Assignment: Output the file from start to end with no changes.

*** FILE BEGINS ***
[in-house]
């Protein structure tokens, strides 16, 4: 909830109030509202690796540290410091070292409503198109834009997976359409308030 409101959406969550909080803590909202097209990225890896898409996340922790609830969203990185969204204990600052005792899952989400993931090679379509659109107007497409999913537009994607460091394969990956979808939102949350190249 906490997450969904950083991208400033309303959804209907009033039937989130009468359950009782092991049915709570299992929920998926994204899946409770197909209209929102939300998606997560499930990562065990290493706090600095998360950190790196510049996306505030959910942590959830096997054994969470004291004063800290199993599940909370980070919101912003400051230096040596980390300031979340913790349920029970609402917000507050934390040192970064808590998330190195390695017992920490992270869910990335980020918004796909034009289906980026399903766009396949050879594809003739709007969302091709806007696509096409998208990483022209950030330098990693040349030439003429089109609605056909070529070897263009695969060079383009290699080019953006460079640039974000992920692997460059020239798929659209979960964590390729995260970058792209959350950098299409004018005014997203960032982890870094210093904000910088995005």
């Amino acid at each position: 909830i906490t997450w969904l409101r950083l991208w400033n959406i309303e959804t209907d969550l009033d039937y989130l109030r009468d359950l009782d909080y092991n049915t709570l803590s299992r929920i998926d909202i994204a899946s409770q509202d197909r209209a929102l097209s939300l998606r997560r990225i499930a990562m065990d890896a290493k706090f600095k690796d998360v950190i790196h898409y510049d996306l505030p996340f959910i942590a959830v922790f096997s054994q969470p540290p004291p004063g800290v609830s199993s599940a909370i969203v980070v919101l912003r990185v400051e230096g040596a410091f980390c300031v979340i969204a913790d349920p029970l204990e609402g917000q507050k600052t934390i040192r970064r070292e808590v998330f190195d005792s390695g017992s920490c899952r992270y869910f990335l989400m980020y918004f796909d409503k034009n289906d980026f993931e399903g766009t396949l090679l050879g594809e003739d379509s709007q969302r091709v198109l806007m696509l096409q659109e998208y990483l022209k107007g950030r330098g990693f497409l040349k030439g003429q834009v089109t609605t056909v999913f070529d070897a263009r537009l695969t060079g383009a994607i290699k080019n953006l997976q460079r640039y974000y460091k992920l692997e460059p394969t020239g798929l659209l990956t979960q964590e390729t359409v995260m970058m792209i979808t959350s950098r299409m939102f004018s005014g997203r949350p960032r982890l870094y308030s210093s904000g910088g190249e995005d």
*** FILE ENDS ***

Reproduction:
[in-house]
């Protein structure tokens, strides 16, 4: 909830109030509202690796540290410091070292409503198109834009997976359409308030 409101959406969550909080803590909202097209990225890896898409996340922790609830969203990185969204204990600052005792899952989400993931090679379509659109107007497409999913537009994607460091394969990956979808939102949350190249 906490997450969904950083991208400033309303959804209907009033039937989130009468359950009782092991049915709570299992929920998926994204899946409770197909209209929102939300998606997560499930990562065990290493706090600095998360950190790196510049996306505030959910942590959830096997054994969470004291004063800290199993599940909370980070919101912003400051230096040596980390300031979340913790349920029970609402917000507050934390040192970064808590998330190195390695017992920490992270869910990335980020918004796909034009289906980026399903766009396949050879594809003739709007969302091709806007696509096409998208990483022209950030330098990693040349030439003429089109609605056909070529070897263009695969060079383009290699080019953006460079640039974000992920692997460059020239798929659209979960964590390729995260970058792209959350950098299409004018005014997203960032982890870094210093904000910088995005």
């Amino acid at each position: 909830i906490t997450w969904l409101r950083l991208w400033n959406i309303e959804t209907d969550l009033d039937y989130l109030r009468d359950l009782d909080y092991n049915t709570l803590s299992r929920i998926d909202i994204a899946s409770q509202d197909r209209a929102l097209s939300l998606r997560r990225i499930a990562m065990d890896a290493k706090f600095k690796d998360v950190i790196h898409y510049d996306l505030p996340f959910i942590a959830v922790f096997s054994q969470p540290p004291p004063g800290v609830s199993s599940a909370i969203v980070v919101l912003r990185v400051e230096g040596a410091f980390c300031v979340i969204a913790d349920p029970l204990e609402g917000q507050k600052t934390i040192r970064r070292e808590v998330f190195d005792s390695g017992s920490c899952r992270y869910f990335l989400m980020y918004f796909d409503k034009n289906d980026f993931e399903g766009t396949l090679l050879g594809e003739d379509s709007q969302r091709v198109l806007m696509l096409q659109e998208y990483l022209k107007g950030r330098g990693f497409l040349k030439g003429q834009v089109t609605t056909v999913f070529d070897a263009r537009l695969t060079g383009a994607i290699k080019n953006l997976q460079r640039y974000y460091k992920l692997e460059p394969t020239g798929l659209l990956t979960q964590e390729t359409v995260m970058m792209i979808t959350s950098r299409m939102f004018s005014g997203r949350p960032r982890l870094y308030s210093s904000g910088g190249e995005d």